Debra Hawhee is McCourtney Professor of Civic Deliberation at the Pennsylvania State University. She is the author of Bodily Arts: Rhetoric and Athletics in Ancient Greece (2004), Moving Bodies: Kenneth Burke at the Edges of Language (2009), and Rhetoric in Tooth and Claw: Animals, Languages, Sensation (2017). In addition to numerous leadership positions in the wider field of rhetorical studies, Hawhee has served RSA as Membership Officer (2005-09) and as chair of the Publications Committee (2010-14). In the latter capacity, she helped inaugurate the RSA book series at Penn State University Press. She has led multiple seminars and workshops for the RSA Institute and was RSQ Associate Editor for Special Issues from 2009-2014. She was Associate Director of the 2013 RSA Institute and joins the RSA Board of Directors next month. One letter writer declared, “Debra Hawhee has not only met the criteria for RSA Fellows, she has become a model for our membership—someone who does the unsung work of the citizen professor while producing magnificent, influential scholarship that sings publicly.” Another commented that Hawhee’s selection as a Fellow “will add luster to the Fellows and will constitute well deserved recognition of her excellence in scholarship, teaching, and service.” The selection committee agreed that Debra Hawhee’s scholarly accomplishments, her long record of leadership, and her extensive mentorship of emerging rhetorical scholars exemplify the character of an RSA Fellow.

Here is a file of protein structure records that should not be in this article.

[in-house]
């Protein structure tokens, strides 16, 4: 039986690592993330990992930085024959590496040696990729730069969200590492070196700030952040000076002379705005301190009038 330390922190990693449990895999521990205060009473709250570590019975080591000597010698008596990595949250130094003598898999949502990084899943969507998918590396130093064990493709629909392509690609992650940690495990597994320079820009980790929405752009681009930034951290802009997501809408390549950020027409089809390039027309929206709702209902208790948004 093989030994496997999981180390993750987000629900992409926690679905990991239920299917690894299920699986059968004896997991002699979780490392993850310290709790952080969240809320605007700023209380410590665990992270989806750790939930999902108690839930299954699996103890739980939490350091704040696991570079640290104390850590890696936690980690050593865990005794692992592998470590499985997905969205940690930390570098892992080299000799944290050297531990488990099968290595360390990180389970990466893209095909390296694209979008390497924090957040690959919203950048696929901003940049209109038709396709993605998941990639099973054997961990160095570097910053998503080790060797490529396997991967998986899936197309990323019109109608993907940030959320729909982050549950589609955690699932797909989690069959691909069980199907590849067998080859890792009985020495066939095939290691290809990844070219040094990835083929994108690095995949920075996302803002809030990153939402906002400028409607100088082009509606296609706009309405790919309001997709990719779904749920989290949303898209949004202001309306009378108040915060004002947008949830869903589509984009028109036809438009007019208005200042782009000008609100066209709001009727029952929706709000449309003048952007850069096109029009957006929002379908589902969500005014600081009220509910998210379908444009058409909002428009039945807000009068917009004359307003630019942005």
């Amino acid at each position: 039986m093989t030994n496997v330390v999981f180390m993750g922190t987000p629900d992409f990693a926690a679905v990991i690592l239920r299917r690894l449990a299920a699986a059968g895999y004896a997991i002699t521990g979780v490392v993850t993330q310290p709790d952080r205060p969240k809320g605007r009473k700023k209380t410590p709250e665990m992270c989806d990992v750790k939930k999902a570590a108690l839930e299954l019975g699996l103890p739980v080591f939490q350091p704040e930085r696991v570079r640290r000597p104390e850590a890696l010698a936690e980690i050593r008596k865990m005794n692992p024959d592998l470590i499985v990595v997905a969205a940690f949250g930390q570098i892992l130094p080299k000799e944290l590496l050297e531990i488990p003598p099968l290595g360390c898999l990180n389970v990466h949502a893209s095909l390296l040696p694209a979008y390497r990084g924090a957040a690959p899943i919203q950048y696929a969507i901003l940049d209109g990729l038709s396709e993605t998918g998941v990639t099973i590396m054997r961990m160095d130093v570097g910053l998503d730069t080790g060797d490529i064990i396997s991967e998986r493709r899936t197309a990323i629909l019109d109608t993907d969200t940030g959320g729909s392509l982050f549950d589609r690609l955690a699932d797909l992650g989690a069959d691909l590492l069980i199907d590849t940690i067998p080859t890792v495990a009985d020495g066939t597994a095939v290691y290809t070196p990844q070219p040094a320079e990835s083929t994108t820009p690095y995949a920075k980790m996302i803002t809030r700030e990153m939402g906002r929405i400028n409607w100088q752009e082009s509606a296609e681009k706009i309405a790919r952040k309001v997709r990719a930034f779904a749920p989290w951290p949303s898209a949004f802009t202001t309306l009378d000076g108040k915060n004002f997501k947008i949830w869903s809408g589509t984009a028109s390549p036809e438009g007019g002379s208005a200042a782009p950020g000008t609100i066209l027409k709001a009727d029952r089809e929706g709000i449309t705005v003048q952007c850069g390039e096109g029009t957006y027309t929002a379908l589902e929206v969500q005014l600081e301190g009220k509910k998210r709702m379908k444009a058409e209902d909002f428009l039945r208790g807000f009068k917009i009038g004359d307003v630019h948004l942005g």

Andrea Lunsford is Louise Hewlett Nixon Professor of English and Bass Fellow in Undergraduate Education at Stanford University. Her books, edited collections, and textbooks (not to mention dozens of articles and chapters) have shaped rhetorical studies in profound ways and have forged new pathways in feminist rhetoric, collaboration, composition pedagogy and beyond. Lunsford has served RSA frequently and consistently. She was a member of the Board of Directors from 1987 to 1990, has been a regular presence on the editorial board of RSQ, gave the keynote address at the Society’s 50th anniversary conference, and co-chaired the 2003 “summit” of the Alliance of Rhetoric Societies at Northwestern University. In that last role, Lunsford was a vocal advocate for the “pluralization of rhetoric’s tradition,” a task she has pursued in multiple ways throughout her career. “For probably longer than anyone,” one nominator writes, “Andrea Lunsford has been the most ecumenical of RSA members: she has insisted on challenging—and complementing—the historical tradition with contemporary practice, the patriarchal and the male in our history with the feminist and the female, theoretical musings with pedagogical engagement, the white Western line of descent with multiple global traditions, the pre-modern and the modern with the postmodern” Another concludes “In the United States, the name ‘Andrea Lunsford’ is synonymous with the best of everything our discipline has to offer—scholarship, service, and teaching.” The selection committee concluded that Andrea Lunsford more than merits status as an RSA Fellow. Indeed, it is a recognition already too-long delayed.